Israel woke up to a surprise attack on Oct. 7th by heavily armed Hamas militants who infiltrated the country by land, sea, and air. The country’s embattled prime minister, Benjamin Netanyahu, declared Israel was at war, calling up thousands of reservists and responding with aerial attacks on Gaza.
As analysts have pointed out in FP, the fact that Hamas has taken hostages significantly complicates Israel’s response.
How did we get here? What happens next? Aaron David Miller worked closely with six Republican and Democratic secretaries of state on Washington’s Middle East policy. Speaking on FP Live, he reflected on how he was viewing Hamas’s deadly weekend attack and Israel’s response.
“This might include a transformation point,” said Aaron David Miller when asked just how unprecedented Hamas’s surprise attack on Israel was.
Aaron David Miller breaks down how Israeli hostages held by Hamas in Gaza immensely complicate Israel’s position and options moving forward.
Aaron David Miller, a former State Department Middle East negotiator, tells FP Live that this was an intelligence and operation failure on the part of the Israelis. The largest failure, he said, is that “Israel completely misjudged Hamas’s capabilities, motives, and intentions.”
Aaron David Miller, who has studied the Middle East for decades and served as a top advisor to several U.S. administrations, told FP Live: “Some will argue … this is who Hamas is and this is what they do. But it’s still to me stunning and quite extraordinary the level of brutality and savagery.”
On Iran’s role, Aaron David Miller says he believes there was coordination between Hamas and the Islamic Revolutionary Guard Corps and that their objectives coincided but that he is not convinced Tehran planned, directed, and orchestrated these attacks.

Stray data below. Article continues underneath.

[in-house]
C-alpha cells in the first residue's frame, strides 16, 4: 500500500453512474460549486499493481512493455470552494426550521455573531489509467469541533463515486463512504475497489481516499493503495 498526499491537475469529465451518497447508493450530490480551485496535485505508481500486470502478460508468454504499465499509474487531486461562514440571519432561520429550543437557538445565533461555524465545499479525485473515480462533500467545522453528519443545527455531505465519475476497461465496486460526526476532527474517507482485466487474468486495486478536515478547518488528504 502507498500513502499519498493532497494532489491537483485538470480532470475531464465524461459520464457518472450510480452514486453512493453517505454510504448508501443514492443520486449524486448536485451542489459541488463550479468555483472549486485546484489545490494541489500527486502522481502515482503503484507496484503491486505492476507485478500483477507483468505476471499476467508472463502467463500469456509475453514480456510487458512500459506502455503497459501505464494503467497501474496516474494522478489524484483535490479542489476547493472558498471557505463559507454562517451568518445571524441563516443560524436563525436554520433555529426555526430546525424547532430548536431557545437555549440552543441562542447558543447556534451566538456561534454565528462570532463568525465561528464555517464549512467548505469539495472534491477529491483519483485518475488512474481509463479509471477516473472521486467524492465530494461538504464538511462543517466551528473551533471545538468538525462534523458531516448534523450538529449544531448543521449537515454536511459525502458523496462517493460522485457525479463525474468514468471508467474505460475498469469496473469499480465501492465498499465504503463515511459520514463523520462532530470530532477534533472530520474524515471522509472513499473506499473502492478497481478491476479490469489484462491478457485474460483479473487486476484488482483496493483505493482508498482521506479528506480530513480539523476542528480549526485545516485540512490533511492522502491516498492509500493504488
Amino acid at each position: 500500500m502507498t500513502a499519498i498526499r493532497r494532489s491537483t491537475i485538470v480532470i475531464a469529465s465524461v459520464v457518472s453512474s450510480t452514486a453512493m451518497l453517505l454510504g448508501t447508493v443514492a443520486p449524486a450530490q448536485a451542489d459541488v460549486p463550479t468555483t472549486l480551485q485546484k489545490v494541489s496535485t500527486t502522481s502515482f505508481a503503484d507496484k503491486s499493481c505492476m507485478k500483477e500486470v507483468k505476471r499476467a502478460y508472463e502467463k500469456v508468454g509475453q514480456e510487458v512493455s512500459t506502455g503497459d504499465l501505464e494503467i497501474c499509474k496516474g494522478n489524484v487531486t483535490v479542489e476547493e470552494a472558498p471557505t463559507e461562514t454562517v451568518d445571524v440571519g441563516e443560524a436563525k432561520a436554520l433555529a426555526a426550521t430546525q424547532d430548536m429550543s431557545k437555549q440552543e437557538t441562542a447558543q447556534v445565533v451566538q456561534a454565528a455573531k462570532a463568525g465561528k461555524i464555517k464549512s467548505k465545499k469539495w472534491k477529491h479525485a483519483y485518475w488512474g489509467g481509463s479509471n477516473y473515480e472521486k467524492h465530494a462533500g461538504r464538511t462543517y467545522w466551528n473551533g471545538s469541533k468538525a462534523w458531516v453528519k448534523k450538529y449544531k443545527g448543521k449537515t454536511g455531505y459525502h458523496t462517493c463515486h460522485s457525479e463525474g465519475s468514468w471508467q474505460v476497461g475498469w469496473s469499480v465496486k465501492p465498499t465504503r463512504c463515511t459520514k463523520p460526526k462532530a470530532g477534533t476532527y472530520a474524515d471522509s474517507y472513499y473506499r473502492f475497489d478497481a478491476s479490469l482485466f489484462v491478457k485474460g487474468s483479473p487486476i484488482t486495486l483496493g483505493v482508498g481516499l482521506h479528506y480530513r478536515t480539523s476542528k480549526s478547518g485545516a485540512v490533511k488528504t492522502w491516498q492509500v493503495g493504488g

Aaron David Miller
Senior fellow, Carnegie Endowment for International Peace
Aaron David Miller is a senior fellow at the Carnegie Endowment for International Peace and a former U.S. State Department Middle East analyst and negotiator in Republican and Democratic administrations. He is the author of The End of Greatness: Why America Can’t Have (and Doesn’t Want) Another Great President.
Editor in chief, Foreign Policy
Ravi Agrawal is the editor in chief of Foreign Policy, the host of FP Live, and a regular world affairs analyst on TV and radio. Before joining FP in 2018, Agrawal worked at CNN for more than a decade in full-time roles spanning three continents, including as the network’s New Delhi bureau chief and correspondent. He is the author of India Connected: How the Smartphone Is Transforming the World’s Largest Democracy.